Solar power backup systems provide a safe and reliable alternative when a blackout occurs. Depending on your needs, an appropriately size reserve system can meet your electrical load and up-time requirement. If you have critical energy needs for computers, communication equipment or electric heaters, such a system may be right for you.
Many people have backup power, typically provided by gas or diesel generators to create electricity. However, these cannot provide immediate power since they need to be primed and started before delivering power. In addition, regular maintenance is also required to keep the motors in good working order and make sure the fuel is not contaminated with moisture.
A backup solar power system, on the other hand, works quietly and efficiently in the background during the day, ensuring the battery banks are continuously charged. A non-interruptible power supply can be created for critical applications, like computer and communication systems, so important data or functions will not be suspended when the main power goes out. The following 5 components make up a complete system:
The number of solar panels required depends on the load and the up-time duration. First, determine how much energy your electrical equipment requires. All equipment will state the amount of power in Watts that are needed for peak operation. Once you know the total power requirement, use this number to determine how many of solar panels needed for your application. [See: How many solar panels does it take to make one kilowatt?]
A charge controller is necessary to maximize the amount of current generated from the solar panels. Make sure that the controller has an auto-disconnect feature that will disengage the batteries from the solar panels once they're fully charged. This will prevent damage to the batteries that can be caused by overcharging, and will also prevent any charge leakage from the batteries when the solar panels are dormant.
The number of batteries you'll use again depends on the load and up-time requirements. Once you determine your energy requirements and estimate how long a blackout may last in your area, you can then determine how many batteries you need. For example, if your equipment requires 300 W of power, then the battery requirement will be as follows:
One 20 AH battery operating at 12 V will be able to supply 240 WH:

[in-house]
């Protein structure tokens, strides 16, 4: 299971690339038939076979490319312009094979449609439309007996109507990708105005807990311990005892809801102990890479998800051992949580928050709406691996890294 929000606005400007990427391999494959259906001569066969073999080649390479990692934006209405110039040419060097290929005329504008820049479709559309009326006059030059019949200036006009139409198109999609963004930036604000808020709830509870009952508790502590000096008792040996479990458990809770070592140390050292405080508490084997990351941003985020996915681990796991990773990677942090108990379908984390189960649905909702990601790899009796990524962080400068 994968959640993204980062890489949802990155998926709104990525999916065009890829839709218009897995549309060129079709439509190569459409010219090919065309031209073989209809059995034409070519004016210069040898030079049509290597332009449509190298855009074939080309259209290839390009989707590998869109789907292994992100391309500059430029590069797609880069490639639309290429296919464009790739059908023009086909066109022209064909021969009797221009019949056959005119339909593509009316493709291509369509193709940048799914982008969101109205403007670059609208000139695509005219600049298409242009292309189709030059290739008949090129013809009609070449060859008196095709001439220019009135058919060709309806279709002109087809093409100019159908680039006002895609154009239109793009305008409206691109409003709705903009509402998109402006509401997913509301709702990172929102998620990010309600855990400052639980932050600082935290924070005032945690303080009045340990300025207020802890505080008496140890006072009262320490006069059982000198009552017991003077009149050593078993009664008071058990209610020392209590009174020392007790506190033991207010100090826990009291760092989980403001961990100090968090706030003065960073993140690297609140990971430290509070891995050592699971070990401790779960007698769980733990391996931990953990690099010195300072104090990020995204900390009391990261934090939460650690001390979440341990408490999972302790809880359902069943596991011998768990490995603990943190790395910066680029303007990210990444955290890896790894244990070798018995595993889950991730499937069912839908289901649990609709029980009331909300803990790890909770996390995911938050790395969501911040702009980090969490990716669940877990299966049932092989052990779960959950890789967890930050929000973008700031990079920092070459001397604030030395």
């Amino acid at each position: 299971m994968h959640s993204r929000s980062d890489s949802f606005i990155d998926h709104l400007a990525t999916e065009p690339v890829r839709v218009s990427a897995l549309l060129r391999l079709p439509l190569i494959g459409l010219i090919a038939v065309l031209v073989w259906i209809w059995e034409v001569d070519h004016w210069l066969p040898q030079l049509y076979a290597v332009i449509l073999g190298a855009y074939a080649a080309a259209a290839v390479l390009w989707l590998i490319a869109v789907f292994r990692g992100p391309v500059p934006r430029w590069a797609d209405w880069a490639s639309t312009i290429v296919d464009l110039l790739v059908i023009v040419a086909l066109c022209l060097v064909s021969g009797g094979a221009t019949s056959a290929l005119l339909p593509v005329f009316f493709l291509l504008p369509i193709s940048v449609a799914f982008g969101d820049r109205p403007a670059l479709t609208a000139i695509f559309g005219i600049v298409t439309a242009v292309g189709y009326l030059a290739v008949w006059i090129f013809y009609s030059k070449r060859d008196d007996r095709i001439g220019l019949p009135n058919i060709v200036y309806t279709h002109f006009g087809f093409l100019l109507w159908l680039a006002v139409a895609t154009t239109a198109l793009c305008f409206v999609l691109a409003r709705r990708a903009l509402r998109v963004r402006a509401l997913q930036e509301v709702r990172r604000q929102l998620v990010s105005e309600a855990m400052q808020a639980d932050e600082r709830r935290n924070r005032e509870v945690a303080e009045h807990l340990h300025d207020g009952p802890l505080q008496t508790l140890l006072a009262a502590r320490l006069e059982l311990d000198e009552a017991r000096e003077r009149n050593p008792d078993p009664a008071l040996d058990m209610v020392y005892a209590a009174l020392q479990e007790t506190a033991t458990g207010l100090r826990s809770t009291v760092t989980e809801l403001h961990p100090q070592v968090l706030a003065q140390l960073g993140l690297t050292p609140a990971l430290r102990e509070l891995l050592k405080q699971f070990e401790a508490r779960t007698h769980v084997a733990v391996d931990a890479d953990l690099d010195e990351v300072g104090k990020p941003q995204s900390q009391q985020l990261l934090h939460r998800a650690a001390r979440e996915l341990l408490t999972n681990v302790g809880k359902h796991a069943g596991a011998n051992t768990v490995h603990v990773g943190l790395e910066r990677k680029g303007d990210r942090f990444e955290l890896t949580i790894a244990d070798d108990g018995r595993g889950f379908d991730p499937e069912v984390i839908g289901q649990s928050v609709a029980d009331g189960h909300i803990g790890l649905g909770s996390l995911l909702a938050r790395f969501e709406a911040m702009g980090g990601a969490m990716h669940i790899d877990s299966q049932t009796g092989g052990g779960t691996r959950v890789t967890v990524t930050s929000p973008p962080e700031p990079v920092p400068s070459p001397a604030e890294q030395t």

20 AH x 12 V = 240 WH
Five 20 AH batteries operating at 12 V will be able to supply 1200 WH:
(5 * 20 AH) x 12 V = 1200 WH
A battery bank with 5 batteries will be able to supply:
1200 W for 1 hour or
600 W for 2 hours or
400 W for 3 hours.
Batteries should be checked regularly for fluid levels and leaks. They can be placed outdoors but should be kept out of the cold and have proper ventilation (small amounts of hydrogen gas will be expelled during the recharging phase). You can also learn about the possibility of reconditioning old batteries here; it may help with the expense of new batteries.
An inverter is necessary for converting DC power from the batteries into AC power for your equipment. There is a small energy loss in the circuitry, but it is still usually about 95% efficient.
Using the above calculation, five 20 AH batteries will supply 1200 WH of power. If the inverter is 95% efficient, then the usage will be as follows:
1200 WH x 95% efficiency = 1140 WH
1140 WH for 1 hour or
570 WH for 2 hours or
380 WH for 3 hours.
A transfer switch is a circuit that can quickly switch the input power from the grid to the battery backup. The operation should be instantaneous to provide an uninterruptable power supply to your load. Look for a unit that mechanically separates the two supplies with a relay so current will not leak from the batteries out to the grid and vice-versa.
Solar power backup is a reliable system for critical equipment. It is currently more costly than having the batteries recharge directly from the grid, but it will continuously top up the reserve whenever the sun is shining.